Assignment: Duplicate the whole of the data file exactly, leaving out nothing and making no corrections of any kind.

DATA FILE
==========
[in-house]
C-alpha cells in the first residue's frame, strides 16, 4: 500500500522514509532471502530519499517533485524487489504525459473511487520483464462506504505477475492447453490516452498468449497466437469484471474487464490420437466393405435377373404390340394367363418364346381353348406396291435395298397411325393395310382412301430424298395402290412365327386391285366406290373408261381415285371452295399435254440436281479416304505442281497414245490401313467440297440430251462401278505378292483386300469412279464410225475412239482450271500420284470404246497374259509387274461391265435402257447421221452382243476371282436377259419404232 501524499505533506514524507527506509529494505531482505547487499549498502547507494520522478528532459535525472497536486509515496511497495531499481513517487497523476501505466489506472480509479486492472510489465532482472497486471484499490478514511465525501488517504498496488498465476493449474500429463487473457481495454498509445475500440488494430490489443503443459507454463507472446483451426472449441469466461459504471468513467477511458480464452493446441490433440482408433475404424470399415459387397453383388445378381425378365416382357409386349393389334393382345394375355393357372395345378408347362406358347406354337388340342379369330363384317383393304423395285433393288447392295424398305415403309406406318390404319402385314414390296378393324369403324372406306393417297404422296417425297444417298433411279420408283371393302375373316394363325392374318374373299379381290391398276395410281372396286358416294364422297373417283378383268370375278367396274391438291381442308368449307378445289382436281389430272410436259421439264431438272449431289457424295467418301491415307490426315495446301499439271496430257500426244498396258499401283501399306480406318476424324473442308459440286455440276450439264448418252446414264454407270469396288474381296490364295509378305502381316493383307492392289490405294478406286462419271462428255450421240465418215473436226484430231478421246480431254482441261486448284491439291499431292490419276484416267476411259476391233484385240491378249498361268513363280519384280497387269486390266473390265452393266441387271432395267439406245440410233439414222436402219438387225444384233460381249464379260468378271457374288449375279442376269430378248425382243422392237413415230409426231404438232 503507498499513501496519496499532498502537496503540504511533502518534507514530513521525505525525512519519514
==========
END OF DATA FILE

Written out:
[in-house]
C-alpha cells in the first residue's frame, strides 16, 4: 500500500522514509532471502530519499517533485524487489504525459473511487520483464462506504505477475492447453490516452498468449497466437469484471474487464490420437466393405435377373404390340394367363418364346381353348406396291435395298397411325393395310382412301430424298395402290412365327386391285366406290373408261381415285371452295399435254440436281479416304505442281497414245490401313467440297440430251462401278505378292483386300469412279464410225475412239482450271500420284470404246497374259509387274461391265435402257447421221452382243476371282436377259419404232 501524499505533506514524507527506509529494505531482505547487499549498502547507494520522478528532459535525472497536486509515496511497495531499481513517487497523476501505466489506472480509479486492472510489465532482472497486471484499490478514511465525501488517504498496488498465476493449474500429463487473457481495454498509445475500440488494430490489443503443459507454463507472446483451426472449441469466461459504471468513467477511458480464452493446441490433440482408433475404424470399415459387397453383388445378381425378365416382357409386349393389334393382345394375355393357372395345378408347362406358347406354337388340342379369330363384317383393304423395285433393288447392295424398305415403309406406318390404319402385314414390296378393324369403324372406306393417297404422296417425297444417298433411279420408283371393302375373316394363325392374318374373299379381290391398276395410281372396286358416294364422297373417283378383268370375278367396274391438291381442308368449307378445289382436281389430272410436259421439264431438272449431289457424295467418301491415307490426315495446301499439271496430257500426244498396258499401283501399306480406318476424324473442308459440286455440276450439264448418252446414264454407270469396288474381296490364295509378305502381316493383307492392289490405294478406286462419271462428255450421240465418215473436226484430231478421246480431254482441261486448284491439291499431292490419276484416267476411259476391233484385240491378249498361268513363280519384280497387269486390266473390265452393266441387271432395267439406245440410233439414222436402219438387225444384233460381249464379260468378271457374288449375279442376269430378248425382243422392237413415230409426231404438232 503507498499513501496519496499532498502537496503540504511533502518534507514530513521525505525525512519519514